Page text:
Living With Limitations:

Virginia Bluebells, a favorite early blooming native perennial

Spring Tonic

 

Nostalgia

Native Dicentra cucullaria, Dutchman’s Breeches

My parents were born at the beginning of 1900’s, so they were big believers in spring tonics. There was the old standby my father preached, a mix of molasses and sulfa, along with his personal patent medicine in a brown bottle (mostly alcohol). We also gathered newly emerging greens such as dandelion and early polk sprouts. Then, there was the dreaded cod liver oil, the mere thought of which, still brings shudders of revulsion decades later. Just the thought brings back the lingering odor in my nostrils. Thankfully those are now bygone days.

 

Can It

Speaking of bygone days; did you know that Napoleon Bonaparte needed a safe method to feed his troops when on the move and offered a reward for someone to come up with an answer? About 1800, canning of heated food in sealed glass jars was invented, and that method some of us still use today when canning jelly. Shortly after, an Englishman invented sealing heated foods in non-breakable tin cans. Thanks to those two gentlemen we no longer need spring tonics for we get our vitamins from glass and tin canned goods, along with frozen produce, during the winter now. If you don’t eat your veggies, there is always a bottle of multivitamins available.

 

Age

I suppose it is my age; lots of “not-so good old days” tend to creep into conversations. “Remember whens” are very much a part of paragraphs leading up to today’s topic. Those were the spring tonics of my childhood, of which I am most thankful, to see remain in the distant past. Being a gardener I have my own spring tonic that puts a spring in my step. My gardening is again awakening and there has been just enough weather suitable for humans occurring on my side of the Hoosier hills allowing me to be in my garden.

 

One Word

If I could use only one word to describe how I feel after pulling weeds, clearing out some winter debris, it would have to be invigorated. I remember only yesterday it was a sunny day, temps in the low 60’s and no wind. I was on my kneeling pad trimming dead stems and foliage from my Epimediums before they bloom, the sun on my back. I felt like a turtle on a sunny log, baking wellness into my being. I could actually smell the heat on my jacket; the scent and warmth of clothing just as it comes from the dryer. My body craved activity, needed activity, after the long weary months of winter. As  I got down and up from the kneeling pad, moving from one drift of Epimedium to the next, my whole body felt, well, invigorated.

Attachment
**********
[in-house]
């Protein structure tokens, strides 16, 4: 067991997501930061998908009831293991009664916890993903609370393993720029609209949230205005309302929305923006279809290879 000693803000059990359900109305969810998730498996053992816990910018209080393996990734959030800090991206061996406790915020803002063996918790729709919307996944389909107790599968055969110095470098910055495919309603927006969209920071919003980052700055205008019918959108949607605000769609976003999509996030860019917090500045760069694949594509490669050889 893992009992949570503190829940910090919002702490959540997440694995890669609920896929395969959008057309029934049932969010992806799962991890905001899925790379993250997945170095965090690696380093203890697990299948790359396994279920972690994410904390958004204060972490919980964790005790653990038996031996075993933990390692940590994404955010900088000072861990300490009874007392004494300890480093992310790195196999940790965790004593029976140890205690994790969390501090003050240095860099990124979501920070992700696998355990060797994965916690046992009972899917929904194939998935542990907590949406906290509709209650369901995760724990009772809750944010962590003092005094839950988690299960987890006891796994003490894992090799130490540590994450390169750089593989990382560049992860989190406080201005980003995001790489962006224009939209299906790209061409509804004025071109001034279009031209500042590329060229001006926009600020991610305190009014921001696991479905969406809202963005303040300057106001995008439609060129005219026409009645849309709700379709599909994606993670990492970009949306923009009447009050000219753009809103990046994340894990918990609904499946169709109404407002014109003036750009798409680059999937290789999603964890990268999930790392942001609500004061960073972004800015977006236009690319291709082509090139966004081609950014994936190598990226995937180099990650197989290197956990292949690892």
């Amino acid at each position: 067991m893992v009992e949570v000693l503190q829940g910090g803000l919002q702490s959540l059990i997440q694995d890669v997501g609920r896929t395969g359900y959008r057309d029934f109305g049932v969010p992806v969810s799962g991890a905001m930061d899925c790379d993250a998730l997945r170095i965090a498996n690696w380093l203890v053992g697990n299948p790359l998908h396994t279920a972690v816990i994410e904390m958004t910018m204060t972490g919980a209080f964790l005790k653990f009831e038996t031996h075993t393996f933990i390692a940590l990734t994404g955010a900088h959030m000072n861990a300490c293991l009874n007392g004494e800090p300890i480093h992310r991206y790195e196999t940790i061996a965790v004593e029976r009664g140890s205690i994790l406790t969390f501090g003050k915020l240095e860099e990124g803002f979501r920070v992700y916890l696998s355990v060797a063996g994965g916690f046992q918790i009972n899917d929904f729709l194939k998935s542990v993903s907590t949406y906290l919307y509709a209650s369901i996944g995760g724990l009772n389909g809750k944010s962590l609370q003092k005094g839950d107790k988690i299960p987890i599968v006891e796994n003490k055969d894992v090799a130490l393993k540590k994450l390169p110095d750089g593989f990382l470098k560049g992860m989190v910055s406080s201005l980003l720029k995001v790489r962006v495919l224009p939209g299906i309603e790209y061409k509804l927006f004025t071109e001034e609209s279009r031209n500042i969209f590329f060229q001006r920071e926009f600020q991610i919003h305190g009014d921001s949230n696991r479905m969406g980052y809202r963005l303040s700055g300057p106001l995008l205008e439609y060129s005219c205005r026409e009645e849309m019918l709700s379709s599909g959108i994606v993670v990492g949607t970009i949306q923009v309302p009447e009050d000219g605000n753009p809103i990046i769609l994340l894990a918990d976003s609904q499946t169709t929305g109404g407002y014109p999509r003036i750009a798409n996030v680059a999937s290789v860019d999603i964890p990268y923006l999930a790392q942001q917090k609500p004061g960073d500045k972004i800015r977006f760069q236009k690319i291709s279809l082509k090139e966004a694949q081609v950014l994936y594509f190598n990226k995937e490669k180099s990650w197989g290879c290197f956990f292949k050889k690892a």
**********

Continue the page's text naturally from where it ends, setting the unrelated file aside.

Would I have aches and pains this evening? Sure, but that is another time, a willing payment for my transaction with my garden.

 

Breathing

As my body responded so did my mind. I could sense the gloom of winter slipping away into the soil. There would be no feeling down today, no concerns with my health. Today, it was only my garden and I; pausing while kneeling, using pursed lip breathing, concentrating on the in and out of breath as warmth caressed the back of my neck, my mind and body opening the gate to another world. A world of tranquility.

 

Transcending

You know the old saying about how the whole can be greater than the sum of its parts. Nothing new under the sun there, for Aristotle the philosopher gave us that nugget of knowledge. With a body content within itself, a mind wrapped in tranquility, almost mindful meditative breathing, there was a transcending into a sense of peace, a melding if you will, of my soul and the garden. For that moment, however long it lasted, I was more than myself, I was a part of; we were a flow of wellbeing.

Caning

If there was some way I could can that transcendence I would gladly pay the postage to share a bottle with you. But, if you have a garden, you already have all the spring tonic you need.

I hope to have the garden ready for visitors this year. Come visit me.